The XI is easily the best of the Air Jordan series Nike has ever made.

The Air Jordan XI is the shoe to buy if you want an edge in one of the greatest games in the world.

Those were Jordan’s words in SneakadaMonth fine print, and if you were a kid growing up in the 90s, Jordan’s words were gospel. And anything emblazoned with the Jumpman logo was holy. Posters, shirts, socks, these were miraculous objects in my closet and bedroom.

I only had one pair of Air Jordans my whole life though, the Jordan VIII.

I (and about 10 other classmates) had them in fourth grade. Every day after school, I’d put them on and…just, you know, walk. In my bedroom. Around the house. Then, when I built up enough courage, I wore them during weekends, to church, to family reunions, to Christmas dinner. In every party I went to and every shot I air-balled, I was in my Jordan VIII. I had them even when the Jordan IX and the Jordan X came out. I was in them until the soles would no longer allow.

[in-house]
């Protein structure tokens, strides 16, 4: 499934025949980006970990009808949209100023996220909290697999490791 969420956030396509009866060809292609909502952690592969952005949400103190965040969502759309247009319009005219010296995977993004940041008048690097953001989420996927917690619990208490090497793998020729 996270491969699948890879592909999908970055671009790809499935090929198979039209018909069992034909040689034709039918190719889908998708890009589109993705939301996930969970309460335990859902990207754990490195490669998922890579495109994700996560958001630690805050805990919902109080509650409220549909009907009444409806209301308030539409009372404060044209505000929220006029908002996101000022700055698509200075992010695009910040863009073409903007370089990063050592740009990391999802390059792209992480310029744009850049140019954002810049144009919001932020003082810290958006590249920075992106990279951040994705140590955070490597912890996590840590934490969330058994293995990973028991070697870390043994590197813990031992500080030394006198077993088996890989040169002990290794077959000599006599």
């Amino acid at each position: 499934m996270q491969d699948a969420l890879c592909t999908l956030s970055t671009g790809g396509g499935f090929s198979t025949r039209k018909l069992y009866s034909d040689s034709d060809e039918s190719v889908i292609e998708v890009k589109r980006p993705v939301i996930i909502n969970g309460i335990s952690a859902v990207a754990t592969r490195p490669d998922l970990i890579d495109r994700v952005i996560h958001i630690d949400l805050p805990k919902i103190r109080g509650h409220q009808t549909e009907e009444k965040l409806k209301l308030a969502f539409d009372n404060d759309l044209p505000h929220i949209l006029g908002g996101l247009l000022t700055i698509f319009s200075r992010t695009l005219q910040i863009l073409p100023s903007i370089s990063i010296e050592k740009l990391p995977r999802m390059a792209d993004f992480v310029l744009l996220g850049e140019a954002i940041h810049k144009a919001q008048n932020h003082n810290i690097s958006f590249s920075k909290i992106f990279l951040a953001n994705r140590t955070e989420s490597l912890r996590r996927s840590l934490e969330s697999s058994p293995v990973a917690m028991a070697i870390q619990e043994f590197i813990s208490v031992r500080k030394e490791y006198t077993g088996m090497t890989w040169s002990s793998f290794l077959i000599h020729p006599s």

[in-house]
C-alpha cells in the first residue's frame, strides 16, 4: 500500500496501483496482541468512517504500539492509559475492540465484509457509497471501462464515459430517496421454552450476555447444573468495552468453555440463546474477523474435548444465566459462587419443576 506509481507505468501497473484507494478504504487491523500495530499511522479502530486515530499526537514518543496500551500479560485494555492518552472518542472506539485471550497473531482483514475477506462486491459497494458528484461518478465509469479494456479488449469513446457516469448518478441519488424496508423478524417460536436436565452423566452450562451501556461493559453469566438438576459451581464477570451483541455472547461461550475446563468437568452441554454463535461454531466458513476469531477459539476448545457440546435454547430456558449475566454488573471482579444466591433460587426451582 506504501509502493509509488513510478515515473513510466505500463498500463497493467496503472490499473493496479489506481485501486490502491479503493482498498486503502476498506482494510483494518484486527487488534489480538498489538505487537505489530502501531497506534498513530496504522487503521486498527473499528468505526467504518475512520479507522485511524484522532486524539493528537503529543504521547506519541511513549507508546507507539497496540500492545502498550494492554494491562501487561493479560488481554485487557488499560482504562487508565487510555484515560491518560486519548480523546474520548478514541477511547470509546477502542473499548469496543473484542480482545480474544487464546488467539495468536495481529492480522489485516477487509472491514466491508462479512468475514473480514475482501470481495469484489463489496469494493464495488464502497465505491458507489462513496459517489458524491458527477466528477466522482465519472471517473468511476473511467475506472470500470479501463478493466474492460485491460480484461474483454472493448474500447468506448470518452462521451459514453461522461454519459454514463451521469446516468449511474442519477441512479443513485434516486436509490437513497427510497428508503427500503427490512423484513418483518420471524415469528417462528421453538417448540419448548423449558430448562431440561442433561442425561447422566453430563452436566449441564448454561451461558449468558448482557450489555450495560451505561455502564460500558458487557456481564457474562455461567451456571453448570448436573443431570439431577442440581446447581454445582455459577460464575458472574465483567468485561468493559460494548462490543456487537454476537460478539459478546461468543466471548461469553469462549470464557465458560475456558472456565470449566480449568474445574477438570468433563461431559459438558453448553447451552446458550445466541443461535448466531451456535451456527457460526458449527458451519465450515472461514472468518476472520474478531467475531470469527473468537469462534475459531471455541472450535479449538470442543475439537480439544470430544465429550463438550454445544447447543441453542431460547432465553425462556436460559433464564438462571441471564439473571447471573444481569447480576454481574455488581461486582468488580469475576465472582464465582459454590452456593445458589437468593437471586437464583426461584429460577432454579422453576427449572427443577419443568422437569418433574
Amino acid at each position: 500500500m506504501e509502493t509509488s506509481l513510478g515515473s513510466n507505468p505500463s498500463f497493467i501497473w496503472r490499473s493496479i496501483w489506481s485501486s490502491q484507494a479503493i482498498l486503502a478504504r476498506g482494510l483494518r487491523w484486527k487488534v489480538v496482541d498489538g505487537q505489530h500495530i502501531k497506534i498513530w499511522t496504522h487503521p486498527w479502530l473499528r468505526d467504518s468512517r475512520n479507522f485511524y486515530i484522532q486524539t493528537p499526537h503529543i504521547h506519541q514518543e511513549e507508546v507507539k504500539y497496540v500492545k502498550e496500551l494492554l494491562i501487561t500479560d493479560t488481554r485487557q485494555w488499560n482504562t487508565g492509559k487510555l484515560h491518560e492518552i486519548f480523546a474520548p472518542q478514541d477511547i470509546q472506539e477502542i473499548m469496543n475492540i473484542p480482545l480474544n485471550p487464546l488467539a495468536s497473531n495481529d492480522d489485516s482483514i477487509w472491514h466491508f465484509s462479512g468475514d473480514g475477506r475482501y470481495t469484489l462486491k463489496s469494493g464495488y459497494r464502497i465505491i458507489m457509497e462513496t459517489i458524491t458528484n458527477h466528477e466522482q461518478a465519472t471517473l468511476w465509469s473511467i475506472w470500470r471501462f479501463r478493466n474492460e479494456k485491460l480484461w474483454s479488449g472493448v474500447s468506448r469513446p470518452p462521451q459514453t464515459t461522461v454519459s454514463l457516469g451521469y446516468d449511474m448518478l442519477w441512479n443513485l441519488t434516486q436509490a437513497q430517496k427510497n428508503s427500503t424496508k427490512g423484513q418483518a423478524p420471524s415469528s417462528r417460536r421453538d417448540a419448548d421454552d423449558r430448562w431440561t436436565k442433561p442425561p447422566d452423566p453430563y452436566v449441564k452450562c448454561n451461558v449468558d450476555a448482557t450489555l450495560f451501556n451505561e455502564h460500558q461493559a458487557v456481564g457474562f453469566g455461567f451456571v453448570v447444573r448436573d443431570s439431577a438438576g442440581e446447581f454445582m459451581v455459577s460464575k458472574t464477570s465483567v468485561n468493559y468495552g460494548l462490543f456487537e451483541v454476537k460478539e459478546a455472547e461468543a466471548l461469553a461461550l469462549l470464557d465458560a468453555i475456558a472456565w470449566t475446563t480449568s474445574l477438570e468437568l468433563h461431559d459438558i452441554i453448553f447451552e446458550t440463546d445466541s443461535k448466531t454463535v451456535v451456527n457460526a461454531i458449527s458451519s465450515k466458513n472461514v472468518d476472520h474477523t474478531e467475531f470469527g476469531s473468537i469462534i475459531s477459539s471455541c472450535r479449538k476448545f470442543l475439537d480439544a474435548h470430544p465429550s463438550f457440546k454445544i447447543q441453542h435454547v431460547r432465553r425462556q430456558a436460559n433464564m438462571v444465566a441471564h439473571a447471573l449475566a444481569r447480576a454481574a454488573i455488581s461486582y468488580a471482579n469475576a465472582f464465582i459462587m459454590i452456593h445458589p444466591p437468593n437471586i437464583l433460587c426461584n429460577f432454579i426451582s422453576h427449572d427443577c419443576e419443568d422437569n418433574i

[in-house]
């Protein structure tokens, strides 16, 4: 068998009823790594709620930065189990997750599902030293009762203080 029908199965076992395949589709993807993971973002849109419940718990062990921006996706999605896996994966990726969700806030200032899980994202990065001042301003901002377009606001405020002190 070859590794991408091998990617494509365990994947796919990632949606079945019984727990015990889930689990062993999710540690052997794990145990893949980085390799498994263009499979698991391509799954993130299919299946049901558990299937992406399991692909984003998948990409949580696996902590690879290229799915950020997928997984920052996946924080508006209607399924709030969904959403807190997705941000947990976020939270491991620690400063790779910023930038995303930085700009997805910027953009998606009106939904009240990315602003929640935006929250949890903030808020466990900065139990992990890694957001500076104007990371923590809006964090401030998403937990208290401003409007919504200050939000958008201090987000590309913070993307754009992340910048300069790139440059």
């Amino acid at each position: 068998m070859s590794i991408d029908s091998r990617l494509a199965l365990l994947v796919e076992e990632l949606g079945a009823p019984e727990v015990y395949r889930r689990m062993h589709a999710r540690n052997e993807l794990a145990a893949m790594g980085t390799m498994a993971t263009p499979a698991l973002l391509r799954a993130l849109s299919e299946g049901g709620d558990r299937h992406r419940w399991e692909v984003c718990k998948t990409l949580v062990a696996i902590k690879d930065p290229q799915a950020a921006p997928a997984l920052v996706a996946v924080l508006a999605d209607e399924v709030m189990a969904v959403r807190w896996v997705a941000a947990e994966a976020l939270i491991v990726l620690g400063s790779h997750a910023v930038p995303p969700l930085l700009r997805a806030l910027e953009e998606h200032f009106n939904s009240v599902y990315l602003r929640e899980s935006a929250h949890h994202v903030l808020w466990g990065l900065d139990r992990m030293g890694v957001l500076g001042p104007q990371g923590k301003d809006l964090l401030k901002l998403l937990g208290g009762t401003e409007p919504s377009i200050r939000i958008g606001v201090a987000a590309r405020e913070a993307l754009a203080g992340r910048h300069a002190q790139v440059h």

The pain of parting with my faded Jordans was pain I wasn’t quite ready for as someone who idolized Jordan. It felt final and hopeless. Those feelings spilled over to the Jordan XI, the Holy Grail of sneakers, which I never got around to buying because of the same crazy, stupid feelings. And I was okay with that.

Twenty-three years later, with another Concords re-release on the way, I’m still okay with that. Some things you just can’t have, or you choose not to have, simply because the feeling of hope is better.

Or maybe I just couldn’t afford them then.

Either way, point is, Jordan was not himself yet in ’95 and his future was uncertain. Then I saw an ad for the Concords and it was a burst of hope. Even as a 12-year-old who knew nothing, I knew then that the Jordan XI was going to be special.

Chin up, 12-year-old me. You were right.

Photos from Getty Images and Nike


The Air Jordan XI ‘Concord’ will be available for Titan Players Club members to pre-order on December 3, 2018. Limited slots only. Click here for full details.

TITAN Early Access goes live at 2PM. Follow the instructions here.


SLAM PH Grail Week